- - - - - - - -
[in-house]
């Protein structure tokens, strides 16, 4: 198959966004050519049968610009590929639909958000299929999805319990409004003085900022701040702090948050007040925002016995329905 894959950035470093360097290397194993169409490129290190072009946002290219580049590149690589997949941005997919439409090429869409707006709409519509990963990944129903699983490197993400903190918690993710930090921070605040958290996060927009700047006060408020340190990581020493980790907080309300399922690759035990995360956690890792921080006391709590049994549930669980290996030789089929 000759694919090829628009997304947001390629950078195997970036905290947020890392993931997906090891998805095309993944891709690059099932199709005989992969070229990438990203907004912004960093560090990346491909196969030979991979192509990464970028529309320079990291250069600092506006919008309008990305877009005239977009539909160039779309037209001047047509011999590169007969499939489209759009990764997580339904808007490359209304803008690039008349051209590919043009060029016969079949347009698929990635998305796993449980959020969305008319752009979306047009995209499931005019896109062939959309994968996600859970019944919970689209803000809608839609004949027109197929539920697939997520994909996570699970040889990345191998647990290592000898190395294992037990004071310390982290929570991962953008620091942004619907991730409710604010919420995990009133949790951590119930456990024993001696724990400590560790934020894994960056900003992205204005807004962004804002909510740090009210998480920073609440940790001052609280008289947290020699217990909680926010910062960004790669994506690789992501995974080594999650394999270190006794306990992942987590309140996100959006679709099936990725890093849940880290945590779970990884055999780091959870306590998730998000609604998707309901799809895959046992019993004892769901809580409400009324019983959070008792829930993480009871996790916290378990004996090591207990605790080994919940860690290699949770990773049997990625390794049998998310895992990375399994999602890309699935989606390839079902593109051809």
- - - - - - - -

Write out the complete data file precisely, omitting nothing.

[in-house]
């Protein structure tokens, strides 16, 4: 198959966004050519049968610009590929639909958000299929999805319990409004003085900022701040702090948050007040925002016995329905 894959950035470093360097290397194993169409490129290190072009946002290219580049590149690589997949941005997919439409090429869409707006709409519509990963990944129903699983490197993400903190918690993710930090921070605040958290996060927009700047006060408020340190990581020493980790907080309300399922690759035990995360956690890792921080006391709590049994549930669980290996030789089929 000759694919090829628009997304947001390629950078195997970036905290947020890392993931997906090891998805095309993944891709690059099932199709005989992969070229990438990203907004912004960093560090990346491909196969030979991979192509990464970028529309320079990291250069600092506006919008309008990305877009005239977009539909160039779309037209001047047509011999590169007969499939489209759009990764997580339904808007490359209304803008690039008349051209590919043009060029016969079949347009698929990635998305796993449980959020969305008319752009979306047009995209499931005019896109062939959309994968996600859970019944919970689209803000809608839609004949027109197929539920697939997520994909996570699970040889990345191998647990290592000898190395294992037990004071310390982290929570991962953008620091942004619907991730409710604010919420995990009133949790951590119930456990024993001696724990400590560790934020894994960056900003992205204005807004962004804002909510740090009210998480920073609440940790001052609280008289947290020699217990909680926010910062960004790669994506690789992501995974080594999650394999270190006794306990992942987590309140996100959006679709099936990725890093849940880290945590779970990884055999780091959870306590998730998000609604998707309901799809895959046992019993004892769901809580409400009324019983959070008792829930993480009871996790916290378990004996090591207990605790080994919940860690290699949770990773049997990625390794049998998310895992990375399994999602890309699935989606390839079902593109051809």